In addition to appearing on Credit.com, our articles are syndicated to dozens of other news sites. We have more than 100 partners, including MSN, ABC News, CBS News, Yahoo, Marketwatch, Scripps, Money Magazine and many others. This network operates similarly to the Associated Press or Reuters, except we focus almost exclusively on issues relating to personal finance. These are not advertorial or paid placements, rather we provide these articles to our partners in most cases for free. These relationships create more awareness of Credit.com in general and they result in more traffic to us as well.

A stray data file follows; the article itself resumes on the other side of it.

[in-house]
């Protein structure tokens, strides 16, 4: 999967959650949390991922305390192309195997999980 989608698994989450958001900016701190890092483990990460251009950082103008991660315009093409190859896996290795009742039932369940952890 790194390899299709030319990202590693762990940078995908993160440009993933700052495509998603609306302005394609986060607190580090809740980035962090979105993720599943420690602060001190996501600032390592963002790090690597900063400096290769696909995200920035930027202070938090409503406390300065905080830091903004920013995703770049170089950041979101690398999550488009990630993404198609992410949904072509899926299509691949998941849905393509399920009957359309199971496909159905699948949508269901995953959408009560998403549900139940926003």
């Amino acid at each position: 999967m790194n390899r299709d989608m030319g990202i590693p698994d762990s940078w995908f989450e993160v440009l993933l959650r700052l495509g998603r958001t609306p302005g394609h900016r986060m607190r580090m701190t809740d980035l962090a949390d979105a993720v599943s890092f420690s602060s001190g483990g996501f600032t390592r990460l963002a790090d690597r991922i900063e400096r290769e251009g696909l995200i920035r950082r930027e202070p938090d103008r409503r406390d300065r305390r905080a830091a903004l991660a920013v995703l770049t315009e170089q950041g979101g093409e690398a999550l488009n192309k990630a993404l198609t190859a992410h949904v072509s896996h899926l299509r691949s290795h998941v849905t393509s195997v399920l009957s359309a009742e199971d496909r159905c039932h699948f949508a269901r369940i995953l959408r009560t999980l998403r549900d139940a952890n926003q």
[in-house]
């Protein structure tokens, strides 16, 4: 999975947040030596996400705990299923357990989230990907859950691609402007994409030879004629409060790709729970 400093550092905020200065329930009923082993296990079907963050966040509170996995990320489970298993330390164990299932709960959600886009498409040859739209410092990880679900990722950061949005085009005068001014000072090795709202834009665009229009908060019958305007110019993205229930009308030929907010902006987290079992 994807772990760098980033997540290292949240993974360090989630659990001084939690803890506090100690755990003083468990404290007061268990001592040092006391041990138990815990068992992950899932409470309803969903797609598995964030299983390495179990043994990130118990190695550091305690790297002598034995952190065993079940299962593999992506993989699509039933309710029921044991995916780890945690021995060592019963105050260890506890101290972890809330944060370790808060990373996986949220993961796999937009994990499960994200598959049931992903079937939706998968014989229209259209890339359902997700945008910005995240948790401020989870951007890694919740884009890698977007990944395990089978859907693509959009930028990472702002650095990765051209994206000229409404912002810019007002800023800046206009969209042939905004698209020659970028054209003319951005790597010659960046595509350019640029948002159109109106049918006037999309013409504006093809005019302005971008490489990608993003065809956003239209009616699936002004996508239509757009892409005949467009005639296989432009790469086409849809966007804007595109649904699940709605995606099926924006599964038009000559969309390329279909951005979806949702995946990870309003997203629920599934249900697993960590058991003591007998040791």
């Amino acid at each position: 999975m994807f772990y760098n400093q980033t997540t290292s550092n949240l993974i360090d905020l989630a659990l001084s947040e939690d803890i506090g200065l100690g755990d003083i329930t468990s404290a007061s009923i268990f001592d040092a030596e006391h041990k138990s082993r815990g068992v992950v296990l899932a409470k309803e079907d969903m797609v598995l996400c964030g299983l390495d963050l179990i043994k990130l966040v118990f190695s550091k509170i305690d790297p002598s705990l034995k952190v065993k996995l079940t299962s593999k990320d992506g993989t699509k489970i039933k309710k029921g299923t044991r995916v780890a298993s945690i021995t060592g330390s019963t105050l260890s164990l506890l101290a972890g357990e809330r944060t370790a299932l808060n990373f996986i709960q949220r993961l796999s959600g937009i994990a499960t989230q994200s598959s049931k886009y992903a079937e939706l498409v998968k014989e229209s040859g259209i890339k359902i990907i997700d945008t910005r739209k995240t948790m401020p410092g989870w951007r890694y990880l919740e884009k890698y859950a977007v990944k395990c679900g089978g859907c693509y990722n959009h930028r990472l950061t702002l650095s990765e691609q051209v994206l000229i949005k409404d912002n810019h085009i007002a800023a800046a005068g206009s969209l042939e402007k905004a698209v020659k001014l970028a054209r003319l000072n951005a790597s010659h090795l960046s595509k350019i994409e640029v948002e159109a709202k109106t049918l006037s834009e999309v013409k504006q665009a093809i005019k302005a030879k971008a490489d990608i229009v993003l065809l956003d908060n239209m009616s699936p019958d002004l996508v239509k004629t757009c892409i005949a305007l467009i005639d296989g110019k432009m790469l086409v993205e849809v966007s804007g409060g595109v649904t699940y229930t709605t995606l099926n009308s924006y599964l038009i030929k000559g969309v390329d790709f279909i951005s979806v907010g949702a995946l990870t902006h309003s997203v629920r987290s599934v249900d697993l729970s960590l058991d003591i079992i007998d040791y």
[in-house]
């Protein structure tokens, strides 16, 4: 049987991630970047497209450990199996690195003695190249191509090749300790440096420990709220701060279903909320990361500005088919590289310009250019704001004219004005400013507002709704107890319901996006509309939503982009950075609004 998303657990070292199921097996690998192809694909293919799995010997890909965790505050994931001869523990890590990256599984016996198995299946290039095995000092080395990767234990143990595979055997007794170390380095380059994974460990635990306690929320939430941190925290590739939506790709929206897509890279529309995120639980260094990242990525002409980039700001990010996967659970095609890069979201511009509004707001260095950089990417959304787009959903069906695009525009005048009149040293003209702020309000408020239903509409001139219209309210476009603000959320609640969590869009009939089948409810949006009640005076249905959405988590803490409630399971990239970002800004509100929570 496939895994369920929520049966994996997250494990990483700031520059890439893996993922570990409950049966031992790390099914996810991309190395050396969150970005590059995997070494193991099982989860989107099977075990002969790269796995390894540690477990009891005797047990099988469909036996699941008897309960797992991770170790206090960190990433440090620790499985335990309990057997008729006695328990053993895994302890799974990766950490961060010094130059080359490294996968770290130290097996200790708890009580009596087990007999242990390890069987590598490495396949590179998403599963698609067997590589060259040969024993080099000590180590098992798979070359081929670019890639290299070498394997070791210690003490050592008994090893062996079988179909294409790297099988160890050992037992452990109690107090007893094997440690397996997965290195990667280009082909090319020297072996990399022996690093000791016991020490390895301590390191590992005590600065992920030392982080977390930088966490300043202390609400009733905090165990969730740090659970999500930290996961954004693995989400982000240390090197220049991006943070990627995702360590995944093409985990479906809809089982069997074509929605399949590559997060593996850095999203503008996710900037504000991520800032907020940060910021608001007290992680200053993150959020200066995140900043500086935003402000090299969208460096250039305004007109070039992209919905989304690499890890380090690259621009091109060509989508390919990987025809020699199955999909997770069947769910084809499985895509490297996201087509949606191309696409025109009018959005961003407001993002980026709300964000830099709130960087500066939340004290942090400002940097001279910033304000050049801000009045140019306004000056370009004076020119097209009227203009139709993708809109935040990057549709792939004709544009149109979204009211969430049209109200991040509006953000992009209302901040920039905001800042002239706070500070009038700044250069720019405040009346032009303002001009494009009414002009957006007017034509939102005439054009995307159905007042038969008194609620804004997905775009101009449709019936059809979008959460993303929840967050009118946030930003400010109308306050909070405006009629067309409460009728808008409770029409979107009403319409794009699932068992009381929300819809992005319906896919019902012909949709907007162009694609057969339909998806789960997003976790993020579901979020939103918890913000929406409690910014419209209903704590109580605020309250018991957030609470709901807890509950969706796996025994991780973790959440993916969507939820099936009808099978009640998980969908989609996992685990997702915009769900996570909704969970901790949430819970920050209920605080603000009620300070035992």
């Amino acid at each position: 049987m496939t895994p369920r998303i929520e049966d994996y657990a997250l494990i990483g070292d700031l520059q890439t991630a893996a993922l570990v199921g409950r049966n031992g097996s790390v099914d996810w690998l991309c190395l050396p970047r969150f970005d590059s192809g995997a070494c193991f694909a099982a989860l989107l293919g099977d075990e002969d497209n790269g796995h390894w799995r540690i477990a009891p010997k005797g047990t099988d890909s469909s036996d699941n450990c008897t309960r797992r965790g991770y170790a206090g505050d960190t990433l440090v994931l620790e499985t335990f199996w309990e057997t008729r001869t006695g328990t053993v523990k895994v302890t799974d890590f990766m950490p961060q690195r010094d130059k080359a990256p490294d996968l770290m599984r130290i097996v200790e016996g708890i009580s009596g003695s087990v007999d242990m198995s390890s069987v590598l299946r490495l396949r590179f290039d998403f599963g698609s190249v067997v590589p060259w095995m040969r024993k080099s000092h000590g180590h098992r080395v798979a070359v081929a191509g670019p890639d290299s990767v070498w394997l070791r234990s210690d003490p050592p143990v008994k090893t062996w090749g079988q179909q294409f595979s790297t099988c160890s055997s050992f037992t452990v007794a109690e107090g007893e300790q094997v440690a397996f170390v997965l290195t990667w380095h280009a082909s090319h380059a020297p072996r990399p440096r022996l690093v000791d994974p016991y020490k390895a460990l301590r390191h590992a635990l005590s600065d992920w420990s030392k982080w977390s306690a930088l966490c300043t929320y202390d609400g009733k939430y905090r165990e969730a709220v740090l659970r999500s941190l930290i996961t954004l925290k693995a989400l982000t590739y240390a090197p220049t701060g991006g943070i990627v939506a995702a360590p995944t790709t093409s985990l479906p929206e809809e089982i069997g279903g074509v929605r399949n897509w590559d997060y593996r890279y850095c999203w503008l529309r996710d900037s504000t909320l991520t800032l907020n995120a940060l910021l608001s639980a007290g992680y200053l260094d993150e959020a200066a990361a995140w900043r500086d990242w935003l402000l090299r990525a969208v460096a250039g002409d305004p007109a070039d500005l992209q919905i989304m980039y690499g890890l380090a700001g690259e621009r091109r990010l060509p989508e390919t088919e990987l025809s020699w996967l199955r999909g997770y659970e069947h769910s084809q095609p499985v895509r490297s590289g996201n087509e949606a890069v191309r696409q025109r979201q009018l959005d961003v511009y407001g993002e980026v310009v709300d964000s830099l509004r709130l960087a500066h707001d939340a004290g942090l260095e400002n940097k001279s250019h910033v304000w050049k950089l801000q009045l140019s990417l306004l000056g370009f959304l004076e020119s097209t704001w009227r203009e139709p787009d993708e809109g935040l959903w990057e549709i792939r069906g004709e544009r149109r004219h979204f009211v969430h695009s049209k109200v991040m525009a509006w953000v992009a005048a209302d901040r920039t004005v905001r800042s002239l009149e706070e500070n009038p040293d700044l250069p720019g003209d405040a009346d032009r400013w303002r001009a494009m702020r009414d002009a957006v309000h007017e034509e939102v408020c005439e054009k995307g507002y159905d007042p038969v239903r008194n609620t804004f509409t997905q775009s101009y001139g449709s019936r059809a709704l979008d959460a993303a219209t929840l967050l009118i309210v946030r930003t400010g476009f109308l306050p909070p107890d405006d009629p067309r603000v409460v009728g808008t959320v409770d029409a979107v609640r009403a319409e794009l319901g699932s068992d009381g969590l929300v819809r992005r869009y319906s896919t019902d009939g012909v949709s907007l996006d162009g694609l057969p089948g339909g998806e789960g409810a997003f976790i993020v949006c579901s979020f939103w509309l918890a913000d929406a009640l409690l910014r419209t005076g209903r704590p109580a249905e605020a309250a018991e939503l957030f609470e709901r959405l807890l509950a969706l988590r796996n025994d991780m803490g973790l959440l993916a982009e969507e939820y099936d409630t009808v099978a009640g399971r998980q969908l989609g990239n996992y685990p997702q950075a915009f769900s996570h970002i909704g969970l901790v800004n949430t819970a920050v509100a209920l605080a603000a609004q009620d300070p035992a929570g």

Our Business Model

Credit.com’s journalism is largely supported by an e-commerce business model. Rather than rely on revenue from display ad impressions, Credit.com maintains a financial marketplace separate from its editorial pages. When someone navigates to those pages, and applies for a credit card, for example, Credit.com will get paid what is essentially a finder’s fee if that person ends up getting the card. That doesn’t mean, however, that our editorial decisions are informed by the products available in our marketplace. The editorial team chooses what to write about and how to write about it independently of the decisions and priorities of the business side of the company. In fact, we maintain a strict and important firewall between the editorial and business departments. Our mission as journalists is to serve the reader, not the advertiser. In that sense, we are no different from any other news organization that is supported by ad revenue.